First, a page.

Not only is the constitutional issue raised by GMA similar to that advanced by the American Meat Institute (AMI) in its challenge to USDA’s country-of-origin labeling (COOL) mandate (see Agri-Pulse, May 14, page 3), the two cases share the same legal talent. Catherine E. Stetson of Hogan Lovells in Washington, who argued the AMI case, and Hogan Lovells’ attorneys E. Desmond Hogan and Judith E. Coleman are listed as “of counsel” in the GMA pleading.
“The state is compelling manufacturers to convey messages they do not want to convey, and prohibiting manufacturers from describing their products in terms of their choosing, without anything close to a sufficient justification,” the GMA complaint asserts. “The state is forcing the costs of this experiment on out-of-state companies and citizens to which it is not politically accountable, and it is undermining and impeding the federal government's interest in uniform, nationwide standards for food labeling prescribed by duly authorized expert federal agencies.”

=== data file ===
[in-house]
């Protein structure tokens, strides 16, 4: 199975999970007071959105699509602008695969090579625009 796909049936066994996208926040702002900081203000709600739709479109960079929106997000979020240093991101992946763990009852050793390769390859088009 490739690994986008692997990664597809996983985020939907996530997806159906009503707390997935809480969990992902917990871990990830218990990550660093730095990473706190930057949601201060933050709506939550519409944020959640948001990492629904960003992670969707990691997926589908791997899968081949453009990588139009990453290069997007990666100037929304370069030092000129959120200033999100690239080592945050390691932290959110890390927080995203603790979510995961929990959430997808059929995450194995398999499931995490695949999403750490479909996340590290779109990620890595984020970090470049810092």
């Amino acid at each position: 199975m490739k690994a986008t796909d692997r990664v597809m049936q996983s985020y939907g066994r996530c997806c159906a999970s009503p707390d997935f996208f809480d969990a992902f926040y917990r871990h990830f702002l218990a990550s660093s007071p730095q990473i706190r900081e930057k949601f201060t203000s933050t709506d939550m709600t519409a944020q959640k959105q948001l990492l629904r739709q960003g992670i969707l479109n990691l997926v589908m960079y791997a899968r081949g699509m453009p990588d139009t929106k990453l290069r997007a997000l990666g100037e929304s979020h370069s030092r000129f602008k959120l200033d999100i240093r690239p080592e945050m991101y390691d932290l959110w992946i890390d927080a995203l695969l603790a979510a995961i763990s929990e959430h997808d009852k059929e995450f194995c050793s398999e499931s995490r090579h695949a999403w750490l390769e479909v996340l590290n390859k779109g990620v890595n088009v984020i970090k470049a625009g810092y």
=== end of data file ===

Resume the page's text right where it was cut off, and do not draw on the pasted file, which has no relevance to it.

Noting that the constitution’s commerce clause limit states’ authority to regulate commerce, the GMA lawyers also argue that the law unfairly discriminates against out-of-state manufacturers: “By exempting milk and exempting food sold in restaurants, for example, the act has the effect of exempting two of Vermont's largest domestic industries – dairy and tourism – from the requirements that apply to the largely out-of-state firms engaged in food manufacturing.”
Moreover, they say, Vermont also has shifted its legal defense costs to a special fund to which private individuals and organizations may contribute without limit or restriction – “express confirmation that Vermont does not have a ‘state’ interest in the survival of this law.”
In addition, GMA contends that the law prohibiting the use of “natural” or words of similar import” on foods derived from biotechnology is inconsistent. It notes that a granola bar containing biotech soy proteins may not be labeled “naturally made” in a grocery store “but it may bear that labeling if it is sold in a vending machine for immediate consumption.”